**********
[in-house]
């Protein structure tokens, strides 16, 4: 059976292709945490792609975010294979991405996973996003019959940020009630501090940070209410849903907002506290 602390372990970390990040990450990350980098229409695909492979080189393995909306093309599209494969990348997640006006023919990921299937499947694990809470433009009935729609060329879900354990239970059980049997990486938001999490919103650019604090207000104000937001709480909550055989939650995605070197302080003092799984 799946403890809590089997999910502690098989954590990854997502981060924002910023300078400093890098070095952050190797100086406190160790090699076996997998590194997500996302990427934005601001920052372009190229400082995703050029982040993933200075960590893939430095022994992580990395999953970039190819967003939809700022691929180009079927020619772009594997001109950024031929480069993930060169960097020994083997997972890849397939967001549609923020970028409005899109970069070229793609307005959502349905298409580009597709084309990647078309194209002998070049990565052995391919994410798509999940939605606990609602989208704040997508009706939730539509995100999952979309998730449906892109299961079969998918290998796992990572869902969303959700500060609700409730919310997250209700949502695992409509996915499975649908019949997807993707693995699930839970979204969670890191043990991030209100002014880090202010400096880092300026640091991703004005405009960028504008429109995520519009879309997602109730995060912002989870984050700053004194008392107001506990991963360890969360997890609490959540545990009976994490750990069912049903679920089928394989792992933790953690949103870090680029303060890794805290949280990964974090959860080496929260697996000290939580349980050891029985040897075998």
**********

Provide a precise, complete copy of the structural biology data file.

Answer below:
[in-house]
């Protein structure tokens, strides 16, 4: 059976292709945490792609975010294979991405996973996003019959940020009630501090940070209410849903907002506290 602390372990970390990040990450990350980098229409695909492979080189393995909306093309599209494969990348997640006006023919990921299937499947694990809470433009009935729609060329879900354990239970059980049997990486938001999490919103650019604090207000104000937001709480909550055989939650995605070197302080003092799984 799946403890809590089997999910502690098989954590990854997502981060924002910023300078400093890098070095952050190797100086406190160790090699076996997998590194997500996302990427934005601001920052372009190229400082995703050029982040993933200075960590893939430095022994992580990395999953970039190819967003939809700022691929180009079927020619772009594997001109950024031929480069993930060169960097020994083997997972890849397939967001549609923020970028409005899109970069070229793609307005959502349905298409580009597709084309990647078309194209002998070049990565052995391919994410798509999940939605606990609602989208704040997508009706939730539509995100999952979309998730449906892109299961079969998918290998796992990572869902969303959700500060609700409730919310997250209700949502695992409509996915499975649908019949997807993707693995699930839970979204969670890191043990991030209100002014880090202010400096880092300026640091991703004005405009960028504008429109995520519009879309997602109730995060912002989870984050700053004194008392107001506990991963360890969360997890609490959540545990009976994490750990069912049903679920089928394989792992933790953690949103870090680029303060890794805290949280990964974090959860080496929260697996000290939580349980050891029985040897075998």